The Greatest Show on Earth... the weather?
I’m beginning to wonder if Ringling Bros, Barnum and Bailey are running the schools attended by aspiring meteorologists. I’m sure you too have noticed a trend toward dramatic and entertaining weather forecasts.
On numerous channels, watching the weather person give the forecast reminds me of watching a performer in a three ring circus. The ringmaster (aka meteorologist) conducts the show with theatrical gestures that would earn a guest spot on any soap opera... arms wildly waving (think "Wax on, wax off" from the movie The Karate Kid), exaggerated body motions and facial expressions (mute the sound sometime and just sit and watch), and conspicuous emphasis on certain words and syllables. Next time you watch the weather, notice the forecaster’s enunciation. Recently I heard one guy get his money’s worth out of the word "minor." "It’s a ‘myyyyyyyyy-nor’ chance of rain." he said, his voice rising in pitch as he mercilessly stretched the first syllable. I could have gotten in at least three words in the time it took him to say the "mi" from minor.
But the thing that gets my attention the most is the hand motions. My husband has a quick, quirky sense of humor and his comic timing is impeccable. He would have fit right in with Moe, Larry and Curly. One night as we were seated on the sofa being entertained by the antics of a particularly animated weather person, my husband suddenly jumped up, and stationing himself to one side of the TV, began mimicking the meteorologist's dramatic gestures. "There’s a cold front coming in from the North, folks," boomed the weatherman with a grand sweeping flourish, indicating to us clueless masses where North is, then another arching swirl of his hand indicated where we are on the map. My husband, with comical facial expressions, was following along, making wild arcs and pointing to The North and then to North Carolina. "He looks," said my husband, "like someone using a hand crank to start a tractor." I giggled… the image fit perfectly.
But there’s more! Not only do the forecasters use hand motions enthusiastic enough to gladden the heart of any first grade teacher, at times they also have animated graphics following those motions. Yes! A weatherperson waves their hand across the northern part of the U.S. (the Northern Part of the U.S. is again indicated to us), predicts snow, and with a sweeping curve a picturesque flurry of snowflakes magically issues forth from their hand. They can do rain and wind too.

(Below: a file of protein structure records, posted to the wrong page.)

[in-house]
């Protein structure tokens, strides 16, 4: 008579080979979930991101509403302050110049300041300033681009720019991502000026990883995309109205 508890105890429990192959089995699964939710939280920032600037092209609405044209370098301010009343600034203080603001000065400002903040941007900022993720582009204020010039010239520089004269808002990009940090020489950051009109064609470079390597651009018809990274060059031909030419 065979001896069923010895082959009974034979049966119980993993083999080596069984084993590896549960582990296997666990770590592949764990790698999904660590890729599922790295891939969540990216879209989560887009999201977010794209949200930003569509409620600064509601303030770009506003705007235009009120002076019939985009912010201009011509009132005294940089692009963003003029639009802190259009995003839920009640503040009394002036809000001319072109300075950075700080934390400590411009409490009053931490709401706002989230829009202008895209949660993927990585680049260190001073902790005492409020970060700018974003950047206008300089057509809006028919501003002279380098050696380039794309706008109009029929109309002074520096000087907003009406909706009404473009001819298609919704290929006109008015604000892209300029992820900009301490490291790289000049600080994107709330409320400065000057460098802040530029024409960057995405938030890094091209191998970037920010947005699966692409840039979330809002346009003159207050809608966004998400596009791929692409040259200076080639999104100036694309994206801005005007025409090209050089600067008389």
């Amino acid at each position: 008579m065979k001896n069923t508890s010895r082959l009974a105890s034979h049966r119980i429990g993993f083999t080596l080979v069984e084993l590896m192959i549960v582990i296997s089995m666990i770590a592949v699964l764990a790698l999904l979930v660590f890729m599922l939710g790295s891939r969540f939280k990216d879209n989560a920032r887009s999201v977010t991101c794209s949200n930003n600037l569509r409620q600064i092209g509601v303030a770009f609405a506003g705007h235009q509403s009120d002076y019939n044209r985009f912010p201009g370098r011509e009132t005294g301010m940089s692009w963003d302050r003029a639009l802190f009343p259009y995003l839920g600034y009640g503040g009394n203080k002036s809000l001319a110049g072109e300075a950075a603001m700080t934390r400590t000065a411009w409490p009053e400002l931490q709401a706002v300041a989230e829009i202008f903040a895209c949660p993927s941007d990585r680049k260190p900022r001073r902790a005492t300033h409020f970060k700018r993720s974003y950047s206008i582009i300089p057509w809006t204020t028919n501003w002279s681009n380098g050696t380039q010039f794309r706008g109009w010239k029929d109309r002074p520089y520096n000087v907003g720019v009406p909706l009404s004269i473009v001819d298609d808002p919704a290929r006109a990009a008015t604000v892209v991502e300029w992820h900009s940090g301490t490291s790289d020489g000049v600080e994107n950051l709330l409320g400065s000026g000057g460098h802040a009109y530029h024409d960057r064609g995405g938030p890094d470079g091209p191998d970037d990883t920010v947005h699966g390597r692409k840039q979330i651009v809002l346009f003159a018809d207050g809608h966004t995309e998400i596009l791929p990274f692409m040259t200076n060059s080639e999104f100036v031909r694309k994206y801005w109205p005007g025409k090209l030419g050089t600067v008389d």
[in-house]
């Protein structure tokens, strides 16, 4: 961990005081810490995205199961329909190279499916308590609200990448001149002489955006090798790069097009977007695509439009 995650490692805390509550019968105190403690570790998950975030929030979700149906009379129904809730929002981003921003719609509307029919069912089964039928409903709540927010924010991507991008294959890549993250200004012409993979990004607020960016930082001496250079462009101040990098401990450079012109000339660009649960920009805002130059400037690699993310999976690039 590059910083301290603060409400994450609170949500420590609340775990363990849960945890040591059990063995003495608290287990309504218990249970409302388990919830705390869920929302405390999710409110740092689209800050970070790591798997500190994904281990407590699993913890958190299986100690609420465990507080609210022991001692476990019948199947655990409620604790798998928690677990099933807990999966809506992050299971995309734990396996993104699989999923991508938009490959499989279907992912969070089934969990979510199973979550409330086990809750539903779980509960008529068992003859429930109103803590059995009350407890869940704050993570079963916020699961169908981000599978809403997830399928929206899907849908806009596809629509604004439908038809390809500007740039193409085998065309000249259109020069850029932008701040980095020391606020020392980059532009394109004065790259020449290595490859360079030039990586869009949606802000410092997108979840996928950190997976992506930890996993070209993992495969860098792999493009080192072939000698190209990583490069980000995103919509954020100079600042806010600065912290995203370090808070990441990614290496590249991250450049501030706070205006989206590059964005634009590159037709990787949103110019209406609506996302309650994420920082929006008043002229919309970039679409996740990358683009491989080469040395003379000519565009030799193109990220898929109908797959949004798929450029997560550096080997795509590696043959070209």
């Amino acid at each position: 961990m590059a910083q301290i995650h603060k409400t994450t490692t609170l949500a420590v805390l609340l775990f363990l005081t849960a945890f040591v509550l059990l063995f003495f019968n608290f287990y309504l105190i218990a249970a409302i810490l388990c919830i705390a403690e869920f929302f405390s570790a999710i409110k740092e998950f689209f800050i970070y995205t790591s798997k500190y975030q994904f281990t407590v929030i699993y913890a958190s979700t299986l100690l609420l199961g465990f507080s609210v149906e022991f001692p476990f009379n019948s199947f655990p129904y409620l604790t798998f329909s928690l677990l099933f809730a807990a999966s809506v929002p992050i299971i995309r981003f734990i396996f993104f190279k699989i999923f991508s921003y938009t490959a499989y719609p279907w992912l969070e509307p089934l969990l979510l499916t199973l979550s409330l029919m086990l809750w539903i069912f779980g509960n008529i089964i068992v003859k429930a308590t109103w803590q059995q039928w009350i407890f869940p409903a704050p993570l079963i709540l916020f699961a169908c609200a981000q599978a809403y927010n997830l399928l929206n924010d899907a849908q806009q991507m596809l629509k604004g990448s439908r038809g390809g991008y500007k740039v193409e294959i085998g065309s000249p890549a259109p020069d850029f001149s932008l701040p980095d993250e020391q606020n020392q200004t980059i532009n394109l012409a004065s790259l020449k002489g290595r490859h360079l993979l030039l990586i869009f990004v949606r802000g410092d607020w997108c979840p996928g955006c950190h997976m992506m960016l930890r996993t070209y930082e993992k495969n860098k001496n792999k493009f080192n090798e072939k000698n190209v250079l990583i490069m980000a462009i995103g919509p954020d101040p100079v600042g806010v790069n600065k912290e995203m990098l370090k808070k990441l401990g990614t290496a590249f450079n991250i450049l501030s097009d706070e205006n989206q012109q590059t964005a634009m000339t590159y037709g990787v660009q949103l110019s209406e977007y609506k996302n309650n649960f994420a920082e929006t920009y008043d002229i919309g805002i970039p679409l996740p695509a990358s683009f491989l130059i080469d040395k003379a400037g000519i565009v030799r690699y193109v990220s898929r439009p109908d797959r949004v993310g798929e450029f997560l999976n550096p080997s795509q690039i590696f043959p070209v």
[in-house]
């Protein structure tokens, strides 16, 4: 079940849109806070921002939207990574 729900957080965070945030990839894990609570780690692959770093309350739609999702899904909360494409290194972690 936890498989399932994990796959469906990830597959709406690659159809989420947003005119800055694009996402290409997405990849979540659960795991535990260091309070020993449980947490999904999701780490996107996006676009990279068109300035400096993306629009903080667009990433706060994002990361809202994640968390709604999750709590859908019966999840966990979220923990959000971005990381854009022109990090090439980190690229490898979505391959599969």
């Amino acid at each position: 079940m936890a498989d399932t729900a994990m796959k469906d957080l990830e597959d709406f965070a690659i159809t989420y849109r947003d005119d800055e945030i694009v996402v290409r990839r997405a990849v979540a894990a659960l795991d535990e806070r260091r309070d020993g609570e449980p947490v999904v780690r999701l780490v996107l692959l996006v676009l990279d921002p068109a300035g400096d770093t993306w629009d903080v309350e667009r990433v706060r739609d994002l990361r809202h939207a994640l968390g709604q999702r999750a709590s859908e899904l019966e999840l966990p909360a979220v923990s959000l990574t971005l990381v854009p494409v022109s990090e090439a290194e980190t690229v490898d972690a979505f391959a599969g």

But there's still more! Besides the torturously stretched syllables and expressive body language, we also have a new breed of terminology used by weather people. Here, for your perusing pleasure, are a few gen-u-iiiiiiine expressions gleaned from various unsuspecting meteorologists:
- "About the middle of the week we’ll have a rain event."
Ah, I love this one. It used to be simply "rain"; now it’s An Event. Wonder if they’re selling tickets?
- "I can’t guarantee you sunny weather this weekend."
Ah, well, actually we didn’t expect you to. I assume there are still some things in this world that are not under human control.
"We’re going to ramp up the forecast for the next few days."
Ramp up? Sounds more like directions onto or off I-40 than the weather.
"Folks, there was a small gustnado over Kansas yesterday."
A gustnado? I don’t know what it is, but I don’t like the sound of it. Turns out a gustnado is a tornado plus a gusty wind. Oh.
There is a wealth of sayings, quotes and folklore about the weather that go back for centuries, so perhaps it should come as no surprise that forecasting has become as entertaining as it is informative. I picked out a few weather sayings you might enjoy reading….
- Evening red and morning grayhelp the traveler on his way.
Evening gray and morning red
bring down rain upon his head.
- Clear moon, frost soon.
- Red skies at night, sailor's delight.
Red skies at morning, sailors take warning.
- Smoke curling downward, poor weather.
- When a cow endeavors to scratch his ear,
It means a rain shower is very near.
When he thumps his ribs with an angry tail,
Look out for thunder, lightning and hail.
- When the stars begin to huddle, the earth will soon become a puddle.
- When your joints all start to ache, rainy weather is at stake.
- If February brings no rain, 'tis neither good for grass nor grain.
- A wet January, a wet spring.
- A year of snow, a year of plenty.
- If Candlemas Day (February 2nd) be fair and bright,
Winter will have another flight:
But if Candlemas Day be clouds and rain,
Winter is gone - it will not come again.
- A wet May makes a big load of hay.
A cold May is kindly and fills the barn finely.
- A dry May and a leaking June,
make the farmer whistle a merry tune.
- A swarm of bees in May is worth a load of hay.
A swarm of bees in June is worth a silver spoon.
A swarm of bees in July is not worth a fly.
- If there's ice in November that will bear a duck,
there'll be nothing after but sludge and muck.
- If a cat washes her face o’er her ear,
‘tis a sign the weather will be fine and clear.
- Fish bite least with wind in the east.
- When the wind is out of the east,
‘Tis neither good for man nor beast.
- If your corns all ache and itch,
The weather fair will make a switch.
- Trout jump high when a rain is nigh.
- Onion skins very thin
Mild winter coming in;
Onion skins thick and tough
Coming winter cold and rough.
- The first snow comes six weeks after the last thunderstorm in September.
- If February brings drifts of snow
There will be good summer crops to hoe.
- When sheep gather in a huddle,
tomorrow we will have a puddle.
- If woolly worms are dark, the coming winter wilt be severe.
- When ladybugs swarm,
Expect a day that’s warm.
This brings us to the end of our perusal of the weather forecaster’s art. I could just write, “The End,” but in keeping with our topic I’ll take my cue from the forecasters and finish with a more entertaining “Th- th- th- th- that’s all folks!”